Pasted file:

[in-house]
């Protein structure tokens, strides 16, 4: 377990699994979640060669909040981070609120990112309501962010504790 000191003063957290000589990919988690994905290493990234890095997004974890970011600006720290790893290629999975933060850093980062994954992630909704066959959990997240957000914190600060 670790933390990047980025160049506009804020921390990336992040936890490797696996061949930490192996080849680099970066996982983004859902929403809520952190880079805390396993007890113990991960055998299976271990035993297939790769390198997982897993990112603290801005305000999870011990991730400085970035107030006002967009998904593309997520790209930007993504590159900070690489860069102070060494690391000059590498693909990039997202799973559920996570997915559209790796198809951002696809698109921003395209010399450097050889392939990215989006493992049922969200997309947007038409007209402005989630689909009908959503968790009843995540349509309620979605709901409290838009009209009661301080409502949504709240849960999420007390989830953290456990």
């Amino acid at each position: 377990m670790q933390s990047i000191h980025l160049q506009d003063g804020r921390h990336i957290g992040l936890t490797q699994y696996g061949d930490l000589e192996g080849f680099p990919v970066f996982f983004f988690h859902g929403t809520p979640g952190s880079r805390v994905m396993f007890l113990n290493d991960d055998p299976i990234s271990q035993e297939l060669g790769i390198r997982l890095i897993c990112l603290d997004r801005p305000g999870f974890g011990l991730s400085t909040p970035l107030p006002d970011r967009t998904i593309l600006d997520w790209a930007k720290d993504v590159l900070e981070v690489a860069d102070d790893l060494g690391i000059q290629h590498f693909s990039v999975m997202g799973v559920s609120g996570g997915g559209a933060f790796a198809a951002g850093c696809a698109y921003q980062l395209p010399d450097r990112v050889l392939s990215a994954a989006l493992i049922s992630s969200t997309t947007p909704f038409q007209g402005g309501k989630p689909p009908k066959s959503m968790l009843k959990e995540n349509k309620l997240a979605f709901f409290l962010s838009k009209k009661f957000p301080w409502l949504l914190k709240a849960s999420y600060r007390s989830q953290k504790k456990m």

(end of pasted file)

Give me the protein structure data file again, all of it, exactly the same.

[in-house]
């Protein structure tokens, strides 16, 4: 377990699994979640060669909040981070609120990112309501962010504790 000191003063957290000589990919988690994905290493990234890095997004974890970011600006720290790893290629999975933060850093980062994954992630909704066959959990997240957000914190600060 670790933390990047980025160049506009804020921390990336992040936890490797696996061949930490192996080849680099970066996982983004859902929403809520952190880079805390396993007890113990991960055998299976271990035993297939790769390198997982897993990112603290801005305000999870011990991730400085970035107030006002967009998904593309997520790209930007993504590159900070690489860069102070060494690391000059590498693909990039997202799973559920996570997915559209790796198809951002696809698109921003395209010399450097050889392939990215989006493992049922969200997309947007038409007209402005989630689909009908959503968790009843995540349509309620979605709901409290838009009209009661301080409502949504709240849960999420007390989830953290456990």
């Amino acid at each position: 377990m670790q933390s990047i000191h980025l160049q506009d003063g804020r921390h990336i957290g992040l936890t490797q699994y696996g061949d930490l000589e192996g080849f680099p990919v970066f996982f983004f988690h859902g929403t809520p979640g952190s880079r805390v994905m396993f007890l113990n290493d991960d055998p299976i990234s271990q035993e297939l060669g790769i390198r997982l890095i897993c990112l603290d997004r801005p305000g999870f974890g011990l991730s400085t909040p970035l107030p006002d970011r967009t998904i593309l600006d997520w790209a930007k720290d993504v590159l900070e981070v690489a860069d102070d790893l060494g690391i000059q290629h590498f693909s990039v999975m997202g799973v559920s609120g996570g997915g559209a933060f790796a198809a951002g850093c696809a698109y921003q980062l395209p010399d450097r990112v050889l392939s990215a994954a989006l493992i049922s992630s969200t997309t947007p909704f038409q007209g402005g309501k989630p689909p009908k066959s959503m968790l009843k959990e995540n349509k309620l997240a979605f709901f409290l962010s838009k009209k009661f957000p301080w409502l949504l914190k709240a849960s999420y600060r007390s989830q953290k504790k456990m």